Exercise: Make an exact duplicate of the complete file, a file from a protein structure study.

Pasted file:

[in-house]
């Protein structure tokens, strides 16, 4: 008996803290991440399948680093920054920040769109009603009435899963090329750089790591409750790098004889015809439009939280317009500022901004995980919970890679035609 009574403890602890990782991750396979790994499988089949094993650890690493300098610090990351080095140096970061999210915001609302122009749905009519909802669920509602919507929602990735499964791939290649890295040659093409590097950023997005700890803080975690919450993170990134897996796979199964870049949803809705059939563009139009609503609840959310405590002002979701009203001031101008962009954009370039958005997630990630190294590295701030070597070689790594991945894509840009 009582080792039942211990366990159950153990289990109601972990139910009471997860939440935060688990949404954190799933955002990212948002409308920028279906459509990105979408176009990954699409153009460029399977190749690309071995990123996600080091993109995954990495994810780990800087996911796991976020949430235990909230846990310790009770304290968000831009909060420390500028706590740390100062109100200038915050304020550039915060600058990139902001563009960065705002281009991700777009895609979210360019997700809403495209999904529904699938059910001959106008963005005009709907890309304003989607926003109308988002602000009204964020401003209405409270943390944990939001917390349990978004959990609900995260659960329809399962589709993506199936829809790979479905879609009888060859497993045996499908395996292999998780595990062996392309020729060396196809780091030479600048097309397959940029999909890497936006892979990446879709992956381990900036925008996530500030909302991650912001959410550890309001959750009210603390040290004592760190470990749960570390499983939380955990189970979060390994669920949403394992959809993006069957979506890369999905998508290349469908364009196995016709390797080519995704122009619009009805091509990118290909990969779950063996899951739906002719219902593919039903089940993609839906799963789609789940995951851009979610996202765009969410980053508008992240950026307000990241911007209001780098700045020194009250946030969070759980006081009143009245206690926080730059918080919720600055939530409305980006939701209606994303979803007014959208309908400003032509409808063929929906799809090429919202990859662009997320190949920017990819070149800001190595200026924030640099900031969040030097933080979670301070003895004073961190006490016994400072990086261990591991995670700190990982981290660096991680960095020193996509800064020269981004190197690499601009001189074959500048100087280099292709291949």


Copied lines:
[in-house]
């Protein structure tokens, strides 16, 4: 008996803290991440399948680093920054920040769109009603009435899963090329750089790591409750790098004889015809439009939280317009500022901004995980919970890679035609 009574403890602890990782991750396979790994499988089949094993650890690493300098610090990351080095140096970061999210915001609302122009749905009519909802669920509602919507929602990735499964791939290649890295040659093409590097950023997005700890803080975690919450993170990134897996796979199964870049949803809705059939563009139009609503609840959310405590002002979701009203001031101008962009954009370039958005997630990630190294590295701030070597070689790594991945894509840009 009582080792039942211990366990159950153990289990109601972990139910009471997860939440935060688990949404954190799933955002990212948002409308920028279906459509990105979408176009990954699409153009460029399977190749690309071995990123996600080091993109995954990495994810780990800087996911796991976020949430235990909230846990310790009770304290968000831009909060420390500028706590740390100062109100200038915050304020550039915060600058990139902001563009960065705002281009991700777009895609979210360019997700809403495209999904529904699938059910001959106008963005005009709907890309304003989607926003109308988002602000009204964020401003209405409270943390944990939001917390349990978004959990609900995260659960329809399962589709993506199936829809790979479905879609009888060859497993045996499908395996292999998780595990062996392309020729060396196809780091030479600048097309397959940029999909890497936006892979990446879709992956381990900036925008996530500030909302991650912001959410550890309001959750009210603390040290004592760190470990749960570390499983939380955990189970979060390994669920949403394992959809993006069957979506890369999905998508290349469908364009196995016709390797080519995704122009619009009805091509990118290909990969779950063996899951739906002719219902593919039903089940993609839906799963789609789940995951851009979610996202765009969410980053508008992240950026307000990241911007209001780098700045020194009250946030969070759980006081009143009245206690926080730059918080919720600055939530409305980006939701209606994303979803007014959208309908400003032509409808063929929906799809090429919202990859662009997320190949920017990819070149800001190595200026924030640099900031969040030097933080979670301070003895004073961190006490016994400072990086261990591991995670700190990982981290660096991680960095020193996509800064020269981004190197690499601009001189074959500048100087280099292709291949």